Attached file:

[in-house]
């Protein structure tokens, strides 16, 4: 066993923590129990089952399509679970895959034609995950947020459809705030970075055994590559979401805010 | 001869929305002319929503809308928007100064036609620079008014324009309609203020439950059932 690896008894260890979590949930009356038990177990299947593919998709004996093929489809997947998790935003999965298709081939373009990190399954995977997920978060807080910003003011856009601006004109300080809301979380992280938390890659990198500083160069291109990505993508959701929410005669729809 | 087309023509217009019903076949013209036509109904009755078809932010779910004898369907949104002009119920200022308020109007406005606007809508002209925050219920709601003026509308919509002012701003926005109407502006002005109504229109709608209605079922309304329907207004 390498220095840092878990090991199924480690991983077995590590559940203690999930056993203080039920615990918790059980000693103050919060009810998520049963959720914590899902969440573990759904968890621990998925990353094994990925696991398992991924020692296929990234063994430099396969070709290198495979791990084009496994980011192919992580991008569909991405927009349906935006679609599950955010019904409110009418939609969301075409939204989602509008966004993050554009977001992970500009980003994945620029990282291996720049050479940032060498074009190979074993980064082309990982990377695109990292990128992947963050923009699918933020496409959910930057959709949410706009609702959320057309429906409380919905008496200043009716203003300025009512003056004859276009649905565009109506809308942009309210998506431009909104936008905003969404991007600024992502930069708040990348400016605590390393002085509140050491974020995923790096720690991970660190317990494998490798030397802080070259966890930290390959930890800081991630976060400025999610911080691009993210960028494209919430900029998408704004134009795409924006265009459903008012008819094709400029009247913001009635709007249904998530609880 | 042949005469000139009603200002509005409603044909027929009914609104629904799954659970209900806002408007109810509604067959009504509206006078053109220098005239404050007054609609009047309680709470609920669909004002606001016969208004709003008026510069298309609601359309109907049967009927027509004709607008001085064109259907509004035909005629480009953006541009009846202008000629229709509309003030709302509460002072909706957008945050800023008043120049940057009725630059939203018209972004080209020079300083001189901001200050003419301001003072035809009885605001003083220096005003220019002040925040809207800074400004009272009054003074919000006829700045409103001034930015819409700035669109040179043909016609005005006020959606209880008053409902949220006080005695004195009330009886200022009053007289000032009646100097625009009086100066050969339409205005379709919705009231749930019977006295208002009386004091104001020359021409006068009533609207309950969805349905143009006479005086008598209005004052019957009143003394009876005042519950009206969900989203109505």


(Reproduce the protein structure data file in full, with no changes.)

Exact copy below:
[in-house]
């Protein structure tokens, strides 16, 4: 066993923590129990089952399509679970895959034609995950947020459809705030970075055994590559979401805010 | 001869929305002319929503809308928007100064036609620079008014324009309609203020439950059932 690896008894260890979590949930009356038990177990299947593919998709004996093929489809997947998790935003999965298709081939373009990190399954995977997920978060807080910003003011856009601006004109300080809301979380992280938390890659990198500083160069291109990505993508959701929410005669729809 | 087309023509217009019903076949013209036509109904009755078809932010779910004898369907949104002009119920200022308020109007406005606007809508002209925050219920709601003026509308919509002012701003926005109407502006002005109504229109709608209605079922309304329907207004 390498220095840092878990090991199924480690991983077995590590559940203690999930056993203080039920615990918790059980000693103050919060009810998520049963959720914590899902969440573990759904968890621990998925990353094994990925696991398992991924020692296929990234063994430099396969070709290198495979791990084009496994980011192919992580991008569909991405927009349906935006679609599950955010019904409110009418939609969301075409939204989602509008966004993050554009977001992970500009980003994945620029990282291996720049050479940032060498074009190979074993980064082309990982990377695109990292990128992947963050923009699918933020496409959910930057959709949410706009609702959320057309429906409380919905008496200043009716203003300025009512003056004859276009649905565009109506809308942009309210998506431009909104936008905003969404991007600024992502930069708040990348400016605590390393002085509140050491974020995923790096720690991970660190317990494998490798030397802080070259966890930290390959930890800081991630976060400025999610911080691009993210960028494209919430900029998408704004134009795409924006265009459903008012008819094709400029009247913001009635709007249904998530609880 | 042949005469000139009603200002509005409603044909027929009914609104629904799954659970209900806002408007109810509604067959009504509206006078053109220098005239404050007054609609009047309680709470609920669909004002606001016969208004709003008026510069298309609601359309109907049967009927027509004709607008001085064109259907509004035909005629480009953006541009009846202008000629229709509309003030709302509460002072909706957008945050800023008043120049940057009725630059939203018209972004080209020079300083001189901001200050003419301001003072035809009885605001003083220096005003220019002040925040809207800074400004009272009054003074919000006829700045409103001034930015819409700035669109040179043909016609005005006020959606209880008053409902949220006080005695004195009330009886200022009053007289000032009646100097625009009086100066050969339409205005379709919705009231749930019977006295208002009386004091104001020359021409006068009533609207309950969805349905143009006479005086008598209005004052019957009143003394009876005042519950009206969900989203109505």